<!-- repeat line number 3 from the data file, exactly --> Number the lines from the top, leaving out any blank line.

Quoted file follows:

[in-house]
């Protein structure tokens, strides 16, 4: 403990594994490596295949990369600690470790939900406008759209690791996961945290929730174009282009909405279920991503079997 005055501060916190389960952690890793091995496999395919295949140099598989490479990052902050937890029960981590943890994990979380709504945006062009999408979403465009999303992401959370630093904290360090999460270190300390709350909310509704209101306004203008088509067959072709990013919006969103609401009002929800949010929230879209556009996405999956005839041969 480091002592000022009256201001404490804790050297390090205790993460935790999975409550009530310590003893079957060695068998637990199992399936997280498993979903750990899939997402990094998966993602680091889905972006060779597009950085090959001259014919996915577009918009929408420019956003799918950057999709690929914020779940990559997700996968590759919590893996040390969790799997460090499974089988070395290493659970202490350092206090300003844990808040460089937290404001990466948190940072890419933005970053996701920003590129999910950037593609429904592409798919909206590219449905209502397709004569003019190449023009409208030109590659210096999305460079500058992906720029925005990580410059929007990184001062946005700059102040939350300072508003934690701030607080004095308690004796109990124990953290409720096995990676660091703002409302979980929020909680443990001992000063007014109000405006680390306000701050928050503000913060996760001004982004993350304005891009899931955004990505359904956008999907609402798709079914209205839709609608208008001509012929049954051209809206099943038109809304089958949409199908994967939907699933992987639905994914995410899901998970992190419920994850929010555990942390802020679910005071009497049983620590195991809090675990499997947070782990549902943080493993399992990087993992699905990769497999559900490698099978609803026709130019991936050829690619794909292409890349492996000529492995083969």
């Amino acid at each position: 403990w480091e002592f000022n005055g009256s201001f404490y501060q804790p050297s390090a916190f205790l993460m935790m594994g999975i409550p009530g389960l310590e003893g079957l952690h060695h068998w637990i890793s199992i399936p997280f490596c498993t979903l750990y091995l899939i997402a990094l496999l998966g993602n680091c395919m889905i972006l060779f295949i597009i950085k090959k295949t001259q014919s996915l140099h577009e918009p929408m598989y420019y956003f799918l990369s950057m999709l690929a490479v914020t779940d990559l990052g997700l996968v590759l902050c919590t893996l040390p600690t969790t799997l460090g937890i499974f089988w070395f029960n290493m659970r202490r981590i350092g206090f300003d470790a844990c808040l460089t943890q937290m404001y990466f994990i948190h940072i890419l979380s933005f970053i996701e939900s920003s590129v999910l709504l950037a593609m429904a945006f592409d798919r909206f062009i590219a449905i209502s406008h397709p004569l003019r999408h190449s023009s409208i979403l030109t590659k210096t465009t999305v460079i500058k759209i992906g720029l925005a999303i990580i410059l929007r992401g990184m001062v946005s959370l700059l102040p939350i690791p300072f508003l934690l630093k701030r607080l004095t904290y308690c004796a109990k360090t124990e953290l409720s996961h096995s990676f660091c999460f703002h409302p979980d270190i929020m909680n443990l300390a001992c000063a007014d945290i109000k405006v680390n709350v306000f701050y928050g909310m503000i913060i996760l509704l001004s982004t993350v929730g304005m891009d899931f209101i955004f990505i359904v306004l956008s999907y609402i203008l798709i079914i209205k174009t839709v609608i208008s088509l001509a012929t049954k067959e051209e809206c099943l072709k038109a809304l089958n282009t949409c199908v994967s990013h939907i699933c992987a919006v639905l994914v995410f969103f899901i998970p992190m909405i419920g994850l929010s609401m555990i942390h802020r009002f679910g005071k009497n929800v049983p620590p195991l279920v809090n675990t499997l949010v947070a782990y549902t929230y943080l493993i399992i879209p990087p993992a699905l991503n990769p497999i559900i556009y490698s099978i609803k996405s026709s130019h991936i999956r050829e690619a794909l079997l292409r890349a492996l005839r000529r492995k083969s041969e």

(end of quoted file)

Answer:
């Amino acid at each position: 403990w480091e002592f000022n005055g009256s201001f404490y501060q804790p050297s390090a916190f205790l993460m935790m594994g999975i409550p009530g389960l310590e003893g079957l952690h060695h068998w637990i890793s199992i399936p997280f490596c498993t979903l750990y091995l899939i997402a990094l496999l998966g993602n680091c395919m889905i972006l060779f295949i597009i950085k090959k295949t001259q014919s996915l140099h577009e918009p929408m598989y420019y956003f799918l990369s950057m999709l690929a490479v914020t779940d990559l990052g997700l996968v590759l902050c919590t893996l040390p600690t969790t799997l460090g937890i499974f089988w070395f029960n290493m659970r202490r981590i350092g206090f300003d470790a844990c808040l460089t943890q937290m404001y990466f994990i948190h940072i890419l979380s933005f970053i996701e939900s920003s590129v999910l709504l950037a593609m429904a945006f592409d798919r909206f062009i590219a449905i209502s406008h397709p004569l003019r999408h190449s023009s409208i979403l030109t590659k210096t465009t999305v460079i500058k759209i992906g720029l925005a999303i990580i410059l929007r992401g990184m001062v946005s959370l700059l102040p939350i690791p300072f508003l934690l630093k701030r607080l004095t904290y308690c004796a109990k360090t124990e953290l409720s996961h096995s990676f660091c999460f703002h409302p979980d270190i929020m909680n443990l300390a001992c000063a007014d945290i109000k405006v680390n709350v306000f701050y928050g909310m503000i913060i996760l509704l001004s982004t993350v929730g304005m891009d899931f209101i955004f990505i359904v306004l956008s999907y609402i203008l798709i079914i209205k174009t839709v609608i208008s088509l001509a012929t049954k067959e051209e809206c099943l072709k038109a809304l089958n282009t949409c199908v994967s990013h939907i699933c992987a919006v639905l994914v995410f969103f899901i998970p992190m909405i419920g994850l929010s609401m555990i942390h802020r009002f679910g005071k009497n929800v049983p620590p195991l279920v809090n675990t499997l949010v947070a782990y549902t929230y943080l493993i399992i879209p990087p993992a699905l991503n990769p497999i559900i556009y490698s099978i609803k996405s026709s130019h991936i999956r050829e690619a794909l079997l292409r890349a492996l005839r000529r492995k083969s041969e």